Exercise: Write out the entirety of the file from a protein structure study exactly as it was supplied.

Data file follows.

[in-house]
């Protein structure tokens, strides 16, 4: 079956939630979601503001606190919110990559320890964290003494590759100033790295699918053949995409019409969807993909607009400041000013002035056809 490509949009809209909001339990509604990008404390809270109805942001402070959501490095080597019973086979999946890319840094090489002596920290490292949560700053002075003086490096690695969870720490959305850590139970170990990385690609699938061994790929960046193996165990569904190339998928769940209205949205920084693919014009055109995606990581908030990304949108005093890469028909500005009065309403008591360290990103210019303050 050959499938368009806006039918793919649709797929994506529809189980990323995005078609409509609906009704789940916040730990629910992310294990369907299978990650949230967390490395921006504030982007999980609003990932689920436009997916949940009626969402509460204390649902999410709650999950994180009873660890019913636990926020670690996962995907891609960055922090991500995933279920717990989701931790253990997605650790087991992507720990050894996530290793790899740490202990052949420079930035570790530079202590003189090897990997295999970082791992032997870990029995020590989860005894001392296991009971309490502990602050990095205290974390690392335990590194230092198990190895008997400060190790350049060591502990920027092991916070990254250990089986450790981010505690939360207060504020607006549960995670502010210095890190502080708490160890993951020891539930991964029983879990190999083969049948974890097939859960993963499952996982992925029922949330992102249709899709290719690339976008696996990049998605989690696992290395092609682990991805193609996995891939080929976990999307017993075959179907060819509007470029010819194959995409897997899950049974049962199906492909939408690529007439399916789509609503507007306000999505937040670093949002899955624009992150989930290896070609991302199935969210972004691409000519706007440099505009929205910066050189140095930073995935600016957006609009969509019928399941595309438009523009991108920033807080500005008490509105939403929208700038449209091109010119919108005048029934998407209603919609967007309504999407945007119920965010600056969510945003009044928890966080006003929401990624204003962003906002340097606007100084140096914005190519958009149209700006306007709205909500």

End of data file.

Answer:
[in-house]
């Protein structure tokens, strides 16, 4: 079956939630979601503001606190919110990559320890964290003494590759100033790295699918053949995409019409969807993909607009400041000013002035056809 490509949009809209909001339990509604990008404390809270109805942001402070959501490095080597019973086979999946890319840094090489002596920290490292949560700053002075003086490096690695969870720490959305850590139970170990990385690609699938061994790929960046193996165990569904190339998928769940209205949205920084693919014009055109995606990581908030990304949108005093890469028909500005009065309403008591360290990103210019303050 050959499938368009806006039918793919649709797929994506529809189980990323995005078609409509609906009704789940916040730990629910992310294990369907299978990650949230967390490395921006504030982007999980609003990932689920436009997916949940009626969402509460204390649902999410709650999950994180009873660890019913636990926020670690996962995907891609960055922090991500995933279920717990989701931790253990997605650790087991992507720990050894996530290793790899740490202990052949420079930035570790530079202590003189090897990997295999970082791992032997870990029995020590989860005894001392296991009971309490502990602050990095205290974390690392335990590194230092198990190895008997400060190790350049060591502990920027092991916070990254250990089986450790981010505690939360207060504020607006549960995670502010210095890190502080708490160890993951020891539930991964029983879990190999083969049948974890097939859960993963499952996982992925029922949330992102249709899709290719690339976008696996990049998605989690696992290395092609682990991805193609996995891939080929976990999307017993075959179907060819509007470029010819194959995409897997899950049974049962199906492909939408690529007439399916789509609503507007306000999505937040670093949002899955624009992150989930290896070609991302199935969210972004691409000519706007440099505009929205910066050189140095930073995935600016957006609009969509019928399941595309438009523009991108920033807080500005008490509105939403929208700038449209091109010119919108005048029934998407209603919609967007309504999407945007119920965010600056969510945003009044928890966080006003929401990624204003962003906002340097606007100084140096914005190519958009149209700006306007709205909500």